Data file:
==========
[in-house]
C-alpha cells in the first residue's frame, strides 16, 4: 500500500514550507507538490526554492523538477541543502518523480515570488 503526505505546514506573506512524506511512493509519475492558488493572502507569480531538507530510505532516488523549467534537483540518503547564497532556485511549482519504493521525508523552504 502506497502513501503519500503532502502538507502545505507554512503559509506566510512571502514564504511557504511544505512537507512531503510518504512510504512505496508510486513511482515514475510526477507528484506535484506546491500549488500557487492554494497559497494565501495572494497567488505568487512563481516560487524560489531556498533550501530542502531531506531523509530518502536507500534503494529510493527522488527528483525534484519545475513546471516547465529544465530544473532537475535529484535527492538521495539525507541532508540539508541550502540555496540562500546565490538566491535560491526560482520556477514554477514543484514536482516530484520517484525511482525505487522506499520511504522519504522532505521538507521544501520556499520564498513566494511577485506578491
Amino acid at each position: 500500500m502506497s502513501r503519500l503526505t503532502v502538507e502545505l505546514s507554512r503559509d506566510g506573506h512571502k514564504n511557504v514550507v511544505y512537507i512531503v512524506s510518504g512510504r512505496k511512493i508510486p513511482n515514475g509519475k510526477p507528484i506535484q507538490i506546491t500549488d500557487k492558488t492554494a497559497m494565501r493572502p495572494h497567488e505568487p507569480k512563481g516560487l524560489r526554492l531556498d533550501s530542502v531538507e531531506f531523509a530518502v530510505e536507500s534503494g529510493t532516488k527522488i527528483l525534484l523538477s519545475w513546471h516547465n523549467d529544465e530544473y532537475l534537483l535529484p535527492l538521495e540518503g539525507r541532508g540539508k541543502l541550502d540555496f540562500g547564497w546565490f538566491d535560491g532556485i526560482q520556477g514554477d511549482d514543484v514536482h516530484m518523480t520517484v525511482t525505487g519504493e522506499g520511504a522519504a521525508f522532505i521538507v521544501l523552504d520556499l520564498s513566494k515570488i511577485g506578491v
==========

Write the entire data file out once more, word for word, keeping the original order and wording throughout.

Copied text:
[in-house]
C-alpha cells in the first residue's frame, strides 16, 4: 500500500514550507507538490526554492523538477541543502518523480515570488 503526505505546514506573506512524506511512493509519475492558488493572502507569480531538507530510505532516488523549467534537483540518503547564497532556485511549482519504493521525508523552504 502506497502513501503519500503532502502538507502545505507554512503559509506566510512571502514564504511557504511544505512537507512531503510518504512510504512505496508510486513511482515514475510526477507528484506535484506546491500549488500557487492554494497559497494565501495572494497567488505568487512563481516560487524560489531556498533550501530542502531531506531523509530518502536507500534503494529510493527522488527528483525534484519545475513546471516547465529544465530544473532537475535529484535527492538521495539525507541532508540539508541550502540555496540562500546565490538566491535560491526560482520556477514554477514543484514536482516530484520517484525511482525505487522506499520511504522519504522532505521538507521544501520556499520564498513566494511577485506578491
Amino acid at each position: 500500500m502506497s502513501r503519500l503526505t503532502v502538507e502545505l505546514s507554512r503559509d506566510g506573506h512571502k514564504n511557504v514550507v511544505y512537507i512531503v512524506s510518504g512510504r512505496k511512493i508510486p513511482n515514475g509519475k510526477p507528484i506535484q507538490i506546491t500549488d500557487k492558488t492554494a497559497m494565501r493572502p495572494h497567488e505568487p507569480k512563481g516560487l524560489r526554492l531556498d533550501s530542502v531538507e531531506f531523509a530518502v530510505e536507500s534503494g529510493t532516488k527522488i527528483l525534484l523538477s519545475w513546471h516547465n523549467d529544465e530544473y532537475l534537483l535529484p535527492l538521495e540518503g539525507r541532508g540539508k541543502l541550502d540555496f540562500g547564497w546565490f538566491d535560491g532556485i526560482q520556477g514554477d511549482d514543484v514536482h516530484m518523480t520517484v525511482t525505487g519504493e522506499g520511504a522519504a521525508f522532505i521538507v521544501l523552504d520556499l520564498s513566494k515570488i511577485g506578491v